If Parkinson’s Is a Motor Disease, One Way to Improve the Symptoms Is to Exercise

If Parkinson’s Is a Motor Disease, One Way to Improve the Symptoms Is to Exercise : Living with any chronic disease is both excruciating and shameful, especially for men. That’s because of the cultural conditioning- men have to endure everything with stamina, even smile, and not show any vulnerability.

That’s not realistic. Part of being human is that we have to deal with a lot of stress and to be able to do it, we have to acknowledge all the accompanying emotions, many of which are plain ugly.

Shame is not foreign to difficult diagnoses. Au contraire. You watch your body wither, legs won’t walk, eyes can’t see, cells multiplying at the speed of light, killing the neighboring tissue, mind starting to drift away. If this is difficult to read, imagine how difficult it is for people dealing with those issues.

People living alone have an even harder time to share their pain with someone who might not even understand. Maybe the right decision would be to hire a professional, like a personal assistant, who will do a lot of things to make life easier for the elderly. They might be able to help with the exercise as well.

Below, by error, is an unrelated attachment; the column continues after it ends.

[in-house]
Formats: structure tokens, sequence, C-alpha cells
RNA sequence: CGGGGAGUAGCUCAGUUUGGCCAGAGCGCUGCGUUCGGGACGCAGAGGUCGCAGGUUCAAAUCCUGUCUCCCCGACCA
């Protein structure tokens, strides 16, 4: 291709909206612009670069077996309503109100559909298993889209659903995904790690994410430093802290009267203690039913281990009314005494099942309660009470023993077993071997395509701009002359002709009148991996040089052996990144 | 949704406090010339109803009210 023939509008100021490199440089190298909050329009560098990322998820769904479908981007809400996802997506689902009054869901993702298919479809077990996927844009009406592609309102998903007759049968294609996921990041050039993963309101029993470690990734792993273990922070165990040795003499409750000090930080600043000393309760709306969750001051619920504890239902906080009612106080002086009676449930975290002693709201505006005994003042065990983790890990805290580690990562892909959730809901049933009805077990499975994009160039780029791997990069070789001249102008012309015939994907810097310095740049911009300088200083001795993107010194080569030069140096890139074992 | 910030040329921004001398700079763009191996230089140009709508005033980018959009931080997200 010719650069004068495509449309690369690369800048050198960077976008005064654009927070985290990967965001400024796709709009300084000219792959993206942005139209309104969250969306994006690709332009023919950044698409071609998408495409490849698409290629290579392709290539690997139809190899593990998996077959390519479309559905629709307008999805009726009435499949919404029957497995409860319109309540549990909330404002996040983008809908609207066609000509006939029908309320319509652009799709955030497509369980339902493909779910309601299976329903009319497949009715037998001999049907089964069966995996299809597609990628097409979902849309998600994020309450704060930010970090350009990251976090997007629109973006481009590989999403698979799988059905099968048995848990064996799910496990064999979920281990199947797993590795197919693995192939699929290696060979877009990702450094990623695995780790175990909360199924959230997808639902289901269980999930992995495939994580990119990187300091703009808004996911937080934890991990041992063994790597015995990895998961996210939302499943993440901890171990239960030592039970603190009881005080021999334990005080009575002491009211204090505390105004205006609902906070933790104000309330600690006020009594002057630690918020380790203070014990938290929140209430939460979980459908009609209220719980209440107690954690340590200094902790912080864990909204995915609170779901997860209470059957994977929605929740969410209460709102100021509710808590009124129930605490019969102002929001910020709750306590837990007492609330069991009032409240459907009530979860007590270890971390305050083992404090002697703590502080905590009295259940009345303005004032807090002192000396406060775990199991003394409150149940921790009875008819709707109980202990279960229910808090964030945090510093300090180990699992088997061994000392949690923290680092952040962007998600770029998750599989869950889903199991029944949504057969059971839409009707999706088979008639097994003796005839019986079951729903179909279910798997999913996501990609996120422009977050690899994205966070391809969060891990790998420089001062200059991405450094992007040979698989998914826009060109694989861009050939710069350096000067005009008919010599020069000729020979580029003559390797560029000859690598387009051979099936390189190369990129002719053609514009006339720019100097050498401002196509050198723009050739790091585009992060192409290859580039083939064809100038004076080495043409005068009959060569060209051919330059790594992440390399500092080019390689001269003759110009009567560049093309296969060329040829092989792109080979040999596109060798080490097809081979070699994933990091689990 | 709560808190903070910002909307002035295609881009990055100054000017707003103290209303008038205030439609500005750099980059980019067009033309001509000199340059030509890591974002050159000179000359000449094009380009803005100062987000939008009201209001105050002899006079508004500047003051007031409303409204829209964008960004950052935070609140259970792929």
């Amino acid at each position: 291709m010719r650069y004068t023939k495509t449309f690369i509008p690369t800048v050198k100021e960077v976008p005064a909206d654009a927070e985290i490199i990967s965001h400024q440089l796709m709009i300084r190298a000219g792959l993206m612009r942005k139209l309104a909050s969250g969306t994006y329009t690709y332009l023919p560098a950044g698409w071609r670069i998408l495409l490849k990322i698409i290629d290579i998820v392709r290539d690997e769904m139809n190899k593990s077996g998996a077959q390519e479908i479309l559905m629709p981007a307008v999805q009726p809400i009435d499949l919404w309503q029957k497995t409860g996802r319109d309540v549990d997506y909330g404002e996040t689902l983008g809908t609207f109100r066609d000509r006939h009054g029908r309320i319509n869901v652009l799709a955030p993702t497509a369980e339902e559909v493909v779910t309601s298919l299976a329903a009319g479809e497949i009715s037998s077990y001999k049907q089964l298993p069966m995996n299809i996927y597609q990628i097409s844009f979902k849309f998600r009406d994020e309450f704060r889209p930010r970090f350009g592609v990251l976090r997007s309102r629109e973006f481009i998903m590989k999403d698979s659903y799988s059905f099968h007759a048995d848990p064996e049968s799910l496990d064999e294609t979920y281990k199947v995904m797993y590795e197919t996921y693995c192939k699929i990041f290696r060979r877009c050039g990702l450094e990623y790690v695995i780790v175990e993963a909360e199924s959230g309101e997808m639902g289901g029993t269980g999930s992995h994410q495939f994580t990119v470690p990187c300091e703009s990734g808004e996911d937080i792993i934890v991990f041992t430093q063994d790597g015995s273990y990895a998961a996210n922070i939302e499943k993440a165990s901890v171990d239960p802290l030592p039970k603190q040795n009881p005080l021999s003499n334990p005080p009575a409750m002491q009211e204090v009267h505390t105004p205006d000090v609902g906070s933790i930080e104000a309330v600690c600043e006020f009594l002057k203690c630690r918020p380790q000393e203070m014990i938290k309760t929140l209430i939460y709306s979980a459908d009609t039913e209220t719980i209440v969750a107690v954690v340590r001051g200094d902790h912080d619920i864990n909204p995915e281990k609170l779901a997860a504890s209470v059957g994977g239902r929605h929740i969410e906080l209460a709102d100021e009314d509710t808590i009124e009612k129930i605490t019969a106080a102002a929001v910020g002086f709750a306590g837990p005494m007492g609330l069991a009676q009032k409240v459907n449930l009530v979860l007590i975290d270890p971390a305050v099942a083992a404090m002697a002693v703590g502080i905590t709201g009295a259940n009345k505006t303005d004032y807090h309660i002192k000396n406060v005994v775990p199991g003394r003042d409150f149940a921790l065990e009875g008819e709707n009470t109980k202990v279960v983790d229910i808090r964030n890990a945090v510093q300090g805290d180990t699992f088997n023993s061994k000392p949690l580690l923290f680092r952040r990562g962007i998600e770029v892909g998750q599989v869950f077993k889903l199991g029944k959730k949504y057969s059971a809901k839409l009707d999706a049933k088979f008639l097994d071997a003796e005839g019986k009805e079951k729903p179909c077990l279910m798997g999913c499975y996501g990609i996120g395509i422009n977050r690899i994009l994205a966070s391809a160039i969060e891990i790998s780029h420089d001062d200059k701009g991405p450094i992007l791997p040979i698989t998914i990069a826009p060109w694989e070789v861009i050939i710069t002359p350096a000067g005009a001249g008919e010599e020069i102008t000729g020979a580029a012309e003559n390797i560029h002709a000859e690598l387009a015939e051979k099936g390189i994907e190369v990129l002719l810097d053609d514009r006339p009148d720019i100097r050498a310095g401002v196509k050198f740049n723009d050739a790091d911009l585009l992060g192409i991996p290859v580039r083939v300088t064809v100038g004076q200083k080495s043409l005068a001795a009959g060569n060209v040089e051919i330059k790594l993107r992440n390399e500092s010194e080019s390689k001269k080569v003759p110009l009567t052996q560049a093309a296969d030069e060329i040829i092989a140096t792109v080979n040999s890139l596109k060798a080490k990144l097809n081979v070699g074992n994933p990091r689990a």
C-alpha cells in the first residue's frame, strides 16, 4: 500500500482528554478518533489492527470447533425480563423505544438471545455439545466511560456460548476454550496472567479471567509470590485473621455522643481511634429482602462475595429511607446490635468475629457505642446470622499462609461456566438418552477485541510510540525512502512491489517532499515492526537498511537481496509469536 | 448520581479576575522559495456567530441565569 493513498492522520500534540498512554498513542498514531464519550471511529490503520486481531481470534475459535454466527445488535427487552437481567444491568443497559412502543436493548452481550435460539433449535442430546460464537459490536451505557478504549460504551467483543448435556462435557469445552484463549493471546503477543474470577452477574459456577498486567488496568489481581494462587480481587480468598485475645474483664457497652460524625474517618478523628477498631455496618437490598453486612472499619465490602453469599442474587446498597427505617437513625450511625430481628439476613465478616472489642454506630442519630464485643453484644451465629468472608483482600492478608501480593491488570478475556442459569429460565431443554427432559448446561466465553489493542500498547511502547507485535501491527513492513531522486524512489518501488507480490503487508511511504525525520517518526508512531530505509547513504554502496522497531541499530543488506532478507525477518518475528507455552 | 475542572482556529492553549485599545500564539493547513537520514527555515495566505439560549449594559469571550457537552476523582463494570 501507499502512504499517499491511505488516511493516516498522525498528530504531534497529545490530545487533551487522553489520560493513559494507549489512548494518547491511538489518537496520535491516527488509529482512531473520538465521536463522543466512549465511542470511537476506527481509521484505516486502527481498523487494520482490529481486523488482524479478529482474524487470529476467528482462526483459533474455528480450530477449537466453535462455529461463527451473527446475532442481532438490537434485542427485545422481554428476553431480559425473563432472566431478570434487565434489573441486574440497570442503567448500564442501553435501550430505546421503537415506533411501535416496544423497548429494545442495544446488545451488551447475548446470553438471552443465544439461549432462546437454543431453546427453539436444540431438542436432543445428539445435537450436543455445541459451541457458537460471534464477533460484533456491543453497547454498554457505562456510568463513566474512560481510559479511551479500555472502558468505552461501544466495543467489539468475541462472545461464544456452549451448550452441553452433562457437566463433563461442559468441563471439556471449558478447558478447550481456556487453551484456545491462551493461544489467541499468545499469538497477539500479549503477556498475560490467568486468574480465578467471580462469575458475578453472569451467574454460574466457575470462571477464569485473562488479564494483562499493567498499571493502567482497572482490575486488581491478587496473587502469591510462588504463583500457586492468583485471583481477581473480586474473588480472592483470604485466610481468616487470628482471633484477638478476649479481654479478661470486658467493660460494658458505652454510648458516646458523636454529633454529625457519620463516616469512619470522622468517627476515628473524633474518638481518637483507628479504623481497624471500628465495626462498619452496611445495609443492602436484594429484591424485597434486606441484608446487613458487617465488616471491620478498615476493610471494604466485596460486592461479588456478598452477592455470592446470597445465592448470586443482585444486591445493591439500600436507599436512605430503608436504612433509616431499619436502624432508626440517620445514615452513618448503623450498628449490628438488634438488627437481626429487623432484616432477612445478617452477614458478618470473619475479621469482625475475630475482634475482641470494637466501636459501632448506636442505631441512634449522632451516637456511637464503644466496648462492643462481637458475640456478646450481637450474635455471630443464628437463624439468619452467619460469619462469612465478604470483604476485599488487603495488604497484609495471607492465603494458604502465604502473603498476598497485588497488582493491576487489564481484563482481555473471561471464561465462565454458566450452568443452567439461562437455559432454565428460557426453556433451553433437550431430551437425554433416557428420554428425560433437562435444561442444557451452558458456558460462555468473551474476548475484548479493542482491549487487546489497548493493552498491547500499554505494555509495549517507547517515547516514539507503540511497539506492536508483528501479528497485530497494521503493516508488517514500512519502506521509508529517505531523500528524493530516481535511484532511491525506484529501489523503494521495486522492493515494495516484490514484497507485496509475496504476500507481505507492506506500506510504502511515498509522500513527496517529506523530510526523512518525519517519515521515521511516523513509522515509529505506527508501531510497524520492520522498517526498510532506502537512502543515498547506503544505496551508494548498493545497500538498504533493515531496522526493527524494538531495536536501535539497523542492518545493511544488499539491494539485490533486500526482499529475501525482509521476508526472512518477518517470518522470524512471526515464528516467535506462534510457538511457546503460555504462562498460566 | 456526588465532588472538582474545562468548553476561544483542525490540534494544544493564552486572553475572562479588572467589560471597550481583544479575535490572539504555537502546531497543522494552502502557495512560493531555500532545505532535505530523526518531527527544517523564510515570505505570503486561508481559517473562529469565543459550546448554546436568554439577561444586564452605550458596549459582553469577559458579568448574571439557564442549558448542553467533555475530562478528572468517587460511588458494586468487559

But we aren’t going to talk about the general advantages of exercise. This website is packed full of interesting articles, go search the specific topic. We’ll talk about Parkinson’s disease and the impact the exercise has on slowing the symptoms.

Know Your Enemy

First, let’s see what Parkinson’s is, because the quality of life with the disease may depend on its understanding.

Parkinson’s disease is a degenerative disorder of neurons where patients, 6 million and counting, due to an extremely reduced production of dopamine, start having severe motor (tremor, bradykinesia, stiff limbs) and non-motor symptoms (depression, cognitive impairment, sleep disorder, constipation). It’s incurable, but can be alleviated with medicine, surgery and, you guessed it, exercise.